UBC Theses and Dissertations
Yukon's housing industry and community economic development Hedmann, David G.C.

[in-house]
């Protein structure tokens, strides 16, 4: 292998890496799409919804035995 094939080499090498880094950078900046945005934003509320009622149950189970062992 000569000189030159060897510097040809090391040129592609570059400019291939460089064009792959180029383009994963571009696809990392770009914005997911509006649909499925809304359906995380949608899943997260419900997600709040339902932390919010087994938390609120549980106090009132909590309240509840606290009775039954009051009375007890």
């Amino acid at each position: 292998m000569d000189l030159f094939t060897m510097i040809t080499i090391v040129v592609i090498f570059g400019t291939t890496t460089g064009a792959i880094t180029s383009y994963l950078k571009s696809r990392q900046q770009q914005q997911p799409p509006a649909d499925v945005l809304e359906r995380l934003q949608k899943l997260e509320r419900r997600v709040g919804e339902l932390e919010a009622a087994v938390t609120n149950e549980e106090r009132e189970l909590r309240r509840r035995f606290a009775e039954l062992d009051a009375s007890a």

In 1986, during Yukon's worst recession in twenty years, the territorial government began a two-year process to develop an economic development strategy. The result was Yukon 2000, a plan for community economic development (CED). Concurrently, but not as part of Yukon 2000, the 1986 Yukon Housing Needs Study reported the percentage of people in core housing need in Yukon highest in Canada. This thesis identifies new policy initiatives to meet housing needs and help achieve the community economic development goals of Yukon 2000. The Yukon 2000 process overlooked the housing industry for several reasons. These include the industry's low visibility during the recession in the early 1980's. Also, decision makers and planners knew very little about the industry because the data base for the Yukon housing industry is extremely weak. Most CMHC statistical reports either meld data on Yukon with data on another jurisdiction or do not report on Yukon. The goals of Yukon 2000 are to provide options for people to earn a living in Yukon, to control their future, to protect the environment and to create an equitable society. These goals apply to the Yukon community and to each community within the territory. Critical to achieving these goals is diversifying the narrow base of the isolated economy, in part, through import replacement, meeting social needs, devolving decision making and distributing resources more equitably. The Market and Non-Market sectors of the Yukon housing industry are unstable and there is strong evidence the Market Rental sector is not working. Throughout the 1980's, the Yukon and Canada housing corporations have consistently failed to meet planning targets for new social housing. This thesis defines policy options for the Yukon government to stabilize the industry, meet planning targets and increase federal spending in Yukon. Housing is a unique industry because of what housing means to individuals, groups and communities. The right to adequate, affordable and suitable shelter is a fundamental one not available to about one third of people in Yukon. On a per household basis, the housing corporation in the Northwest Territories has ten times more social housing than the housing corporation in Yukon. Yukon Housing Corporation and Canada Mortgage and Housing Corporation have funding for about 130 new social housing units each year. Increases in the Yukon population will generate demand for an additional 300 new units each year through the 1990's. New construction and housing renovations are an important part of the small Yukon economy. This thesis developed sixteen criteria to measure the impact of fourteen housing programs on CED. These criteria were developed from the goals and objectives of Yukon 2000 and the literature on CED. This thesis compares the relative impact of each program on CED. Based on this analysis, modifications to program delivery are suggested. The Yukon economy is particularly susceptible to boom and bust cycles. These cycles and other characteristics of the economy inhibit investment in the housing industry despite generous government incentives to businesses. This thesis proposes ways to increase this investment. The Yukon government has the resources to meet housing needs and stabilize the housing industry. That Yukon government can use the industry to diversify the economy and help achieve the four Yukon 2000 goals. It can create a win-win environment, meet housing needs, create employment and business opportunities and develop new leadership. This thesis describes the important roles of governments, the private sector, communities and nongovernmental organizations in the housing industry. It describes the possible roles of each in a CED strategy to respond to housing needs and problems with the housing industry.
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